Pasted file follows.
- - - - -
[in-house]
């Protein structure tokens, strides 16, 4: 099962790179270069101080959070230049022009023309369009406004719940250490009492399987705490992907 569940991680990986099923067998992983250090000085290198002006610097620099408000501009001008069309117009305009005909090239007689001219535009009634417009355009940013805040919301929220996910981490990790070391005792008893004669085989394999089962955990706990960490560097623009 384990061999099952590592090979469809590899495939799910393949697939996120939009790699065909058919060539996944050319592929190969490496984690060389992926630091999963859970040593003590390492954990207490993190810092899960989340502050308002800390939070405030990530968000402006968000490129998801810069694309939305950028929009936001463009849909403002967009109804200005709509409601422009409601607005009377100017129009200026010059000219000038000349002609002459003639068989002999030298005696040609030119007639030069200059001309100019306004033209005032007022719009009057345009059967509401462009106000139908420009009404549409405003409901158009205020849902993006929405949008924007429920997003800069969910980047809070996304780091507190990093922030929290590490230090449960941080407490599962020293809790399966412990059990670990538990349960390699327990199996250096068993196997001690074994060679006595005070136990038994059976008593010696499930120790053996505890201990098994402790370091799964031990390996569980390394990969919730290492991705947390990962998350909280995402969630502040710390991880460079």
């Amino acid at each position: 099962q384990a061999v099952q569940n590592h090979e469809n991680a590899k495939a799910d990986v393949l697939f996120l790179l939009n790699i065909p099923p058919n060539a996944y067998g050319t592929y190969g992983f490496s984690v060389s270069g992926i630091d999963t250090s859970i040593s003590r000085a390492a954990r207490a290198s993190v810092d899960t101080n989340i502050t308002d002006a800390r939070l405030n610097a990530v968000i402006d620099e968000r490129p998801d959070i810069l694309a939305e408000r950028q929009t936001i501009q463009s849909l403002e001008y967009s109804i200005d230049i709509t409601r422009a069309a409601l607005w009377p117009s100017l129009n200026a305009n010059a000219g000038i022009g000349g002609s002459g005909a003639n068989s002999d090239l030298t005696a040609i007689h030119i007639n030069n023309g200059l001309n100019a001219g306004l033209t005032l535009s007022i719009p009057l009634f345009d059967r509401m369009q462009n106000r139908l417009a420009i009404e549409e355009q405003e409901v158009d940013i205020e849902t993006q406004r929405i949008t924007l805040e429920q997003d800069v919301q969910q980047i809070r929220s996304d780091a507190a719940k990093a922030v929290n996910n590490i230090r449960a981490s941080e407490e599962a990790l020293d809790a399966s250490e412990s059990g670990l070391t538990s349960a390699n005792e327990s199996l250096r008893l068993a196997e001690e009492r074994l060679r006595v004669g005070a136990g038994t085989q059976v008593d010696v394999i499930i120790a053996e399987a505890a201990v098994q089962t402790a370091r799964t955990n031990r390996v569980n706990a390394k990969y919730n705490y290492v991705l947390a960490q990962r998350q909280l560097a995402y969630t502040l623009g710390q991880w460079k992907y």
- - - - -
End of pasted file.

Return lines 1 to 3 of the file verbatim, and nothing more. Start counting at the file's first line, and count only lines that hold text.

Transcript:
[in-house]
């Protein structure tokens, strides 16, 4: 099962790179270069101080959070230049022009023309369009406004719940250490009492399987705490992907 569940991680990986099923067998992983250090000085290198002006610097620099408000501009001008069309117009305009005909090239007689001219535009009634417009355009940013805040919301929220996910981490990790070391005792008893004669085989394999089962955990706990960490560097623009 384990061999099952590592090979469809590899495939799910393949697939996120939009790699065909058919060539996944050319592929190969490496984690060389992926630091999963859970040593003590390492954990207490993190810092899960989340502050308002800390939070405030990530968000402006968000490129998801810069694309939305950028929009936001463009849909403002967009109804200005709509409601422009409601607005009377100017129009200026010059000219000038000349002609002459003639068989002999030298005696040609030119007639030069200059001309100019306004033209005032007022719009009057345009059967509401462009106000139908420009009404549409405003409901158009205020849902993006929405949008924007429920997003800069969910980047809070996304780091507190990093922030929290590490230090449960941080407490599962020293809790399966412990059990670990538990349960390699327990199996250096068993196997001690074994060679006595005070136990038994059976008593010696499930120790053996505890201990098994402790370091799964031990390996569980390394990969919730290492991705947390990962998350909280995402969630502040710390991880460079």
């Amino acid at each position: 099962q384990a061999v099952q569940n590592h090979e469809n991680a590899k495939a799910d990986v393949l697939f996120l790179l939009n790699i065909p099923p058919n060539a996944y067998g050319t592929y190969g992983f490496s984690v060389s270069g992926i630091d999963t250090s859970i040593s003590r000085a390492a954990r207490a290198s993190v810092d899960t101080n989340i502050t308002d002006a800390r939070l405030n610097a990530v968000i402006d620099e968000r490129p998801d959070i810069l694309a939305e408000r950028q929009t936001i501009q463009s849909l403002e001008y967009s109804i200005d230049i709509t409601r422009a069309a409601l607005w009377p117009s100017l129009n200026a305009n010059a000219g000038i022009g000349g002609s002459g005909a003639n068989s002999d090239l030298t005696a040609i007689h030119i007639n030069n023309g200059l001309n100019a001219g306004l033209t005032l535009s007022i719009p009057l009634f345009d059967r509401m369009q462009n106000r139908l417009a420009i009404e549409e355009q405003e409901v158009d940013i205020e849902t993006q406004r929405i949008t924007l805040e429920q997003d800069v919301q969910q980047i809070r929220s996304d780091a507190a719940k990093a922030v929290n996910n590490i230090r449960a981490s941080e407490e599962a990790l020293d809790a399966s250490e412990s059990g670990l070391t538990s349960a390699n005792e327990s199996l250096r008893l068993a196997e001690e009492r074994l060679r006595v004669g005070a136990g038994t085989q059976v008593d010696v394999i499930i120790a053996e399987a505890a201990v098994q089962t402790a370091r799964t955990n031990r390996v569980n706990a390394k990969y919730n705490y290492v991705l947390a960490q990962r998350q909280l560097a995402y969630t502040l623009g710390q991880w460079k992907y």